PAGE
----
In 1948, That’s The Ticket! boasted a terrific team: director Jerome Robbins, librettists Julius and Philip Epstein (Casablanca), and composer/lyricist Harold Rome. It lasted a week in Philadelphia and was quickly forgotten. It has now received its New York premiere in Thomas Mills’s staged reading for Mel Miller’s Musicals Tonight! -- an invaluable series for musicals fans offering staged readings of “lost” shows in an intimate space with a modest-sized cast, a piano, and a minimal set.
The plot comprises a medieval knight, Alfred, who was turned into a frog and promised release if the tears of a maiden fell on him 1000 years later. Enter the weepy Patricia in 1948, daughter of Vale-Waterhouse, whose party is looking for a clueless, old-fashioned candidate to front their presidential campaign.… Suffice it to say that the course of true love -- and political success -- is jeopardized by the introduction of a femme fatale, Marcia Leroux. The piece has charm, energy, and entertaining songs; it also has rather obvious satire (unsavory politicians -- what’s new?) and somewhat laborious running gags (anachronisms, crooked politicians in madcap situations).
Stan Pearlman’s set was simple but functional: a huge moon backdrop, basic furniture to define interiors, and painted signs to announce locations. Costumes comprised dark outfits with a splash of color in ties or scarves, with Patricia and Marcia in strappy evening dresses and Alfred in an amusing fabric approximation of armor. Mills’s staging was similarly low-key, and while the dialog scenes did flag at times -- the show is ultimately a farce and could have done with a snappier pace -- this was balanced by lively staging of key numbers and amusing touches like the talking frog. Mills’s choreography managed to suggest more elaborate numbers than space and cast size permitted and made a virtue of necessity, incorporating scripts as percussive instruments or dance props.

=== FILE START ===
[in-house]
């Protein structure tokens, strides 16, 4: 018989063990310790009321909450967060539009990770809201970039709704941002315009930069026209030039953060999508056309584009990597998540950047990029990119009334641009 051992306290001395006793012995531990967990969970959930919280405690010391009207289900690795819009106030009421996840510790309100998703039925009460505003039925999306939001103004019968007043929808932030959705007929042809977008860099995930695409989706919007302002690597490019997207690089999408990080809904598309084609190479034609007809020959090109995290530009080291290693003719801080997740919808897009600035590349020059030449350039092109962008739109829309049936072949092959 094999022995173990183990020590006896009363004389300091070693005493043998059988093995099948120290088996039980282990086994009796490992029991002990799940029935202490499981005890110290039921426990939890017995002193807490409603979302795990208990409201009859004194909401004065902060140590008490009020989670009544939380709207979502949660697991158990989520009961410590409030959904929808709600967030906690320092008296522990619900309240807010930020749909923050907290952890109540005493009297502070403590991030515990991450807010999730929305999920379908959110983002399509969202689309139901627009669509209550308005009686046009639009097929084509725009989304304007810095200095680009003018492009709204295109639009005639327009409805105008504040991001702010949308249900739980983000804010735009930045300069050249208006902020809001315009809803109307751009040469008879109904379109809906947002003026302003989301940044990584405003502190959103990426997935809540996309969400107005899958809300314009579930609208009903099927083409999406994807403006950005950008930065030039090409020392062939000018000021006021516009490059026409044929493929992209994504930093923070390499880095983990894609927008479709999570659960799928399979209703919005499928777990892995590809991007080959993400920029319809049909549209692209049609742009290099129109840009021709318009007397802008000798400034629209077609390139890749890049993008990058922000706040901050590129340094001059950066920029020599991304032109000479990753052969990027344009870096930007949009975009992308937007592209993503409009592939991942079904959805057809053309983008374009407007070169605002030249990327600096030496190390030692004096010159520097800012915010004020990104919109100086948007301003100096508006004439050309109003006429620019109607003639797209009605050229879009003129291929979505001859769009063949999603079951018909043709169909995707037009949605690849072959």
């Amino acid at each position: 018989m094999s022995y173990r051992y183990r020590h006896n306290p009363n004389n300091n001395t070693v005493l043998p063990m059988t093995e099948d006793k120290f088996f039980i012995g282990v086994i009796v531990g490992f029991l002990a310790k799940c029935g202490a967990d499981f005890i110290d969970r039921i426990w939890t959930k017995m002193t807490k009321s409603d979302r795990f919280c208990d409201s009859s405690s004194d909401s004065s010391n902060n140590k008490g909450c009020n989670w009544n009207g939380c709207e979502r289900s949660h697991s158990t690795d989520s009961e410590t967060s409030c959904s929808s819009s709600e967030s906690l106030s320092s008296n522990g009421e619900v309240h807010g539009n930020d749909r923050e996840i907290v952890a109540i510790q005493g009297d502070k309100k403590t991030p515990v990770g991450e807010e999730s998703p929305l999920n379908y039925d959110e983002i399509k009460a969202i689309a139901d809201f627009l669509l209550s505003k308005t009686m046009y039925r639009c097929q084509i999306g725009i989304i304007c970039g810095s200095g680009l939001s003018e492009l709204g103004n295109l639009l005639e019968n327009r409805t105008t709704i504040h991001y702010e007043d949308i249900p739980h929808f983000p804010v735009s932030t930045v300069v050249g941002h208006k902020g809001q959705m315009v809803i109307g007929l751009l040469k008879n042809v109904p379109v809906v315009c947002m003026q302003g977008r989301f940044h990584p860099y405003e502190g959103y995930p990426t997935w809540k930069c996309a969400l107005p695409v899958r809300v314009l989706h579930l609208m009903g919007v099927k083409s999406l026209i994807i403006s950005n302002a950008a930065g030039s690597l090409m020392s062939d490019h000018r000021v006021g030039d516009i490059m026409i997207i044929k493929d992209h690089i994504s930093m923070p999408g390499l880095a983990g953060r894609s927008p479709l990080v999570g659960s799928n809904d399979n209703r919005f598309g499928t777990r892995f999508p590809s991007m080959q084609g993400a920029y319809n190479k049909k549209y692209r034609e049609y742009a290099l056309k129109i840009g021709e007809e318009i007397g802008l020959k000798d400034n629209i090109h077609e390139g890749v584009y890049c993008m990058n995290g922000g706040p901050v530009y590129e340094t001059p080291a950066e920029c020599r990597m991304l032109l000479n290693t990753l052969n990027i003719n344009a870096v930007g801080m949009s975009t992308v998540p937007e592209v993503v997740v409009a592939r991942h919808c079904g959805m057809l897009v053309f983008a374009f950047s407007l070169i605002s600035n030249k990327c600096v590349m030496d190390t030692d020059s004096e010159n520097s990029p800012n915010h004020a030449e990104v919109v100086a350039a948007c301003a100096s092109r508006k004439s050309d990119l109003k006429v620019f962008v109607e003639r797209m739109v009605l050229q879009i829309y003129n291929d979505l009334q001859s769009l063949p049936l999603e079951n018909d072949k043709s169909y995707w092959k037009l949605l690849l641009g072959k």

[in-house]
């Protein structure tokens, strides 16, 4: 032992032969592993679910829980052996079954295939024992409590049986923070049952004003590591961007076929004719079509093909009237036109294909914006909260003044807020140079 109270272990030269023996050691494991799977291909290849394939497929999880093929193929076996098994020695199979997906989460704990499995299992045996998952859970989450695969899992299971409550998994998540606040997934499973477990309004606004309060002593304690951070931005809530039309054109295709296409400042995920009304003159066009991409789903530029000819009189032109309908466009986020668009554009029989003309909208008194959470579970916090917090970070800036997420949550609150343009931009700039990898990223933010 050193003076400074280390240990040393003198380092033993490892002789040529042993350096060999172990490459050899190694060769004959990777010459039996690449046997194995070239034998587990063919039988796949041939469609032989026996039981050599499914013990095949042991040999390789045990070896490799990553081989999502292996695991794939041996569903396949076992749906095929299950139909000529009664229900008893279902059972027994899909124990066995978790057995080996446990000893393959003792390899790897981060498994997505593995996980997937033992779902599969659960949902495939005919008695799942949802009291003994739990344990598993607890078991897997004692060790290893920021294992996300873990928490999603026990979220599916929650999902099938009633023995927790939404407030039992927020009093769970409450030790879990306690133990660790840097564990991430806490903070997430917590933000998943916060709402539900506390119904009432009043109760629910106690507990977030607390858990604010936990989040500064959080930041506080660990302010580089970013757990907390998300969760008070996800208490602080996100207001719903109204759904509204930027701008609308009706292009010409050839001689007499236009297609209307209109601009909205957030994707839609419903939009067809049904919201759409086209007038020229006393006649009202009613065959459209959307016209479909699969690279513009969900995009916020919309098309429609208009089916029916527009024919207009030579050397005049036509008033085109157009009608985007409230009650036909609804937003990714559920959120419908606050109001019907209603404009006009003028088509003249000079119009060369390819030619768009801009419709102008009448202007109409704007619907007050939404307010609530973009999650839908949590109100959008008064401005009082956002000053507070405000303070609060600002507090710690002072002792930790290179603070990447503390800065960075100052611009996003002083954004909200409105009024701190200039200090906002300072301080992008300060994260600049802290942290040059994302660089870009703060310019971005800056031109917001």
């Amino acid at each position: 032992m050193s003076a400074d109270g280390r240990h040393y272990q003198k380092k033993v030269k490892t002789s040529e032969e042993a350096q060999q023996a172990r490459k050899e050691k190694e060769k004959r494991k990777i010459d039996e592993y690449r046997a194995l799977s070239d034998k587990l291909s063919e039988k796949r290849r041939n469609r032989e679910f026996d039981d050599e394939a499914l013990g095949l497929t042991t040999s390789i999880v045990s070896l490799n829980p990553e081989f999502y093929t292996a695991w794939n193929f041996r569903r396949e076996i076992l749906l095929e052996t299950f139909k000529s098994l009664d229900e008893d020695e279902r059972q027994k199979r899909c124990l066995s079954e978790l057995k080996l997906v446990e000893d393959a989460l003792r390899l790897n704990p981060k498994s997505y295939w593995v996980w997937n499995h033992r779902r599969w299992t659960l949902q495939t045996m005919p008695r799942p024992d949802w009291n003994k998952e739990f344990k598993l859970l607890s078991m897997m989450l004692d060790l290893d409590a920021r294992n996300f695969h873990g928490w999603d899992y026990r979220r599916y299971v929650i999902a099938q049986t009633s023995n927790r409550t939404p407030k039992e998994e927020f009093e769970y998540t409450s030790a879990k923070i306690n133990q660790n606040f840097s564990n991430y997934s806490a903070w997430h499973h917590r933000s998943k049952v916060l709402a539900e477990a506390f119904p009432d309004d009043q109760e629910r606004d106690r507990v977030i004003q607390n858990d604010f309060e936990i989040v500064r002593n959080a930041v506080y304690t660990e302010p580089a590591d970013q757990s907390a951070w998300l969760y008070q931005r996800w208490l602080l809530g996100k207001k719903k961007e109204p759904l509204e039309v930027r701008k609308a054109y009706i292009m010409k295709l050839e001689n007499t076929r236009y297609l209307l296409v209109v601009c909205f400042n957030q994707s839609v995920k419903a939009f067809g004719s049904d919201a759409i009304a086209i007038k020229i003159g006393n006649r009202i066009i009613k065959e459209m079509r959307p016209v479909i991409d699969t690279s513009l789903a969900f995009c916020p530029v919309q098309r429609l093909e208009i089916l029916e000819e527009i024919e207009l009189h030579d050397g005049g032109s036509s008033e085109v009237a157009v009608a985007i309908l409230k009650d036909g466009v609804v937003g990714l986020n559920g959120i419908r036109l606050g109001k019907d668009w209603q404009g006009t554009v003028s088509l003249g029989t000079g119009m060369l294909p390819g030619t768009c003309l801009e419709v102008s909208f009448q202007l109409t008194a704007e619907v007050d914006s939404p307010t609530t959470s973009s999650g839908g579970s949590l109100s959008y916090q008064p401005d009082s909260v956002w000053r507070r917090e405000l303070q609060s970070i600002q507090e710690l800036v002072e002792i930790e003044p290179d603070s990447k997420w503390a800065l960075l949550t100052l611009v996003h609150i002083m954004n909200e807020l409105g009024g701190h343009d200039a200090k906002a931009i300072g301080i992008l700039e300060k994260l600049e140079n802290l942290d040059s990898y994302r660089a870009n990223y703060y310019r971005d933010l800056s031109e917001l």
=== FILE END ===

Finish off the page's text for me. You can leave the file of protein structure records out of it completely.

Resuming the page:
The cast -- including the energetic chorus -- made up in choice moments what they lacked in depth of characterization. George S. Irving (an original cast member in 1948) was a suitably curmudgeonly Vale-Waterhouse -- perking up for “The Money Song” -- and David Staller made an amusing Alfred, all naive arrogance and blank incomprehension. Rome’s neglected score -- jaunty melodies with witty, urbane lyrics -- includes some original touches: “Cry Baby,” a song that inverts the classic “cheer up” songs (backing refrain: “Boo hoo, Boo hoo”) and the vision of Marcia as President (“In the land of the Free and the Brave / Long Live the Permanent Wave”). The best songs are saved for the female leads. Rita Harvey’s purity of voice helped Patricia make the transition from coy romantic (even after 1000 years, “Love is still Love”) to genuine emotion (“Dost thou”). The role of Marcia is clearly written as a star turn, and Carter Calvert attacked it with energy, an amalgam of Mae West and Monroe, winking and slinking her way through terrific numbers from her big entrance to a vampy seduction (“a determined woman and a Northwest mountain always get their man”) and the surprisingly torchy reflection on love (“You never know what hit you”).
Inventive, cheeky and unashamedly light entertainment, That’s The Ticket! represents a type of musical comedy that’s an integral part of the American theatre tradition. New York fans of musicals pre-Webber and pre-Sondheim should seize the chance to see this frothy, knowing show in Mills’s energetic and affectionate revival. Even after 54 years, a good song is still a good song.
Music & lyrics: 2
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Copyright 2000 Miranda Lundskaer-Nielsen